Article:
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Re: video editing software, digital cams, and microphones, ?

Posted: Fri Mar 02, 2012 6:49 pm
by fastbilly1
I am not familiar with Samsons R11, but just play with at see what happens.

If you need help with sound effects or vocals I might be able to help you. I have no musical talent so you are on your own there. Keep me in the loop. I love stopmotion.

Re: video editing software, digital cams, and microphones, ?

Posted: Wed Mar 07, 2012 4:43 pm
by Ziggy587
^ Yeah, stop motion is great. There's just something about it that's really charming, and funny. Any one remember the Action League NOW! segment from KaBlam! on Nickelodeon? :lol: Hopefully people wont think we're trying to straight up rip off Robot Chicken though, as most of our ideas for skits are spoofs. Maybe I'll upload some of the test clips we did, if any one cares to see. Even though they're just test clips, they're still pretty funny to watch. My brother just did a >30 clip of the T-800 blowing up a toilet with a grenade launcher. :lol:



Any one have any recommendations for budget monitors or headphones? Like I said, we're on a low budget for this. It's hard enough trying to convince my brother to get certain things (I wanna get a DSLR, he doesn't wanna spend that much). When I told him about monitors, he said desktop speakers will be "good enough," but I don't think I agree. Or will they be? Every desktop in my house has the common 2 speaker plus sub setup, and they're really too bassy.

I've seen the powered pair of Behringer monitors for like $75, but are monitors at that price even worth getting? I've seen other pairs of powered monitors between $75 and $100, brands like Alesis, M-Audio, and Tascam. The $100 Alesis have decent reviews.

I have a headphone amp, so using two identical headphones (so both my brother and I can hear the exact same thing) is an option, but I know headphones can get expensive. And on the other side of the spectrum, I know from experience, unfortunately, just how shitty headphones can be. Monitors will be so much easier to use, but if I can get some headphones that have a nice and level sound and only run about $25 or something, then I could save a little money.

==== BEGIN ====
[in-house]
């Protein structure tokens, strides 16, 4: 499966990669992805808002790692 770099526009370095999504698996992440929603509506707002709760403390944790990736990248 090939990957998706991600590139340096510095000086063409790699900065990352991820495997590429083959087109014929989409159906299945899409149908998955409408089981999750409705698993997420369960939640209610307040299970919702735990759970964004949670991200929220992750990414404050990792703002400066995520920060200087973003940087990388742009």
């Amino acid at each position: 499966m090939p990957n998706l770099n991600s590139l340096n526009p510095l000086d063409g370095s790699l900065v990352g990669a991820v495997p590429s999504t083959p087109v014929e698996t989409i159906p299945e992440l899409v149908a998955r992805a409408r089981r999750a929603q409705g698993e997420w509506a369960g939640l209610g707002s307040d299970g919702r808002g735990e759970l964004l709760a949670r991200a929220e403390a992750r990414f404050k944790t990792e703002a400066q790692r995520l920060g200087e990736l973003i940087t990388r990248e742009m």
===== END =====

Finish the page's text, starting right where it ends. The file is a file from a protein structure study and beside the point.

Re: video editing software, digital cams, and microphones, ?

Posted: Wed Mar 07, 2012 6:06 pm
by Nintendork666
Ziggy587 wrote:
Nintendork666 wrote:As far as editing software goes, nothing has ever clicked with me more than Sony Vegas. It's the best you can get, as far as I'm concerned.


Yeah, I was looking at Vegas too. From the YouTube videos I watched, I thought it looked like Corel's interface was a little more friendly. Heh, it's funny how one person will claim Sony Vegas is the best, another will say get nothing other than Adobe Premier (Elements). I'm sure both of those along with Corel are all capable though, no?



I know nothing about Corel. I've only tried Vegas, and AVID.

AVID and my thought process while editing clashed a lot, while the workflow of Vegas allows me to easily get done what I want to do. Any problem I come across, I am able to solve after less than a minute on my own or a quick Google search for anything peskier.

You're right though; asking, "Which video editing software is best?" isn't too far off from asking, "Which 16-bit console is best?" Everyone has their favorites and reasons why they prefer one over the other.

Re: video editing software, digital cams, and microphones, ?

Posted: Wed Mar 07, 2012 6:13 pm
by fastbilly1
Ziggy587 wrote:I have a headphone amp, so using two identical headphones (so both my brother and I can hear the exact same thing) is an option, but I know headphones can get expensive. And on the other side of the spectrum, I know from experience, unfortunately, just how shitty headphones can be. Monitors will be so much easier to use, but if I can get some headphones that have a nice and level sound and only run about $25 or something, then I could save a little money.


http://www.ebay.com/itm/Samson-CH700-He ... 33729a6da5

Those are the best sub $50 headphones I have ever owned. I got a pair free with my Zoom and they sound almost as good as my old Sony MDRs (just at a fraction of the price). Unique Squared is a company I have dealt with alot and have never had any issues - usually their prices are lower than B&H.

Above that I would go with Sony MDR 7506's - they are about $150 but are exquisite headphones and used by most sound techs.

Re: video editing software, digital cams, and microphones, ?

Posted: Mon Mar 26, 2012 7:20 pm
by Ziggy587
Thanks, Fast! I looked around and the link you gave me seems to be by far the best price for those headphones. I'll probably be picking up a few sets of them soon.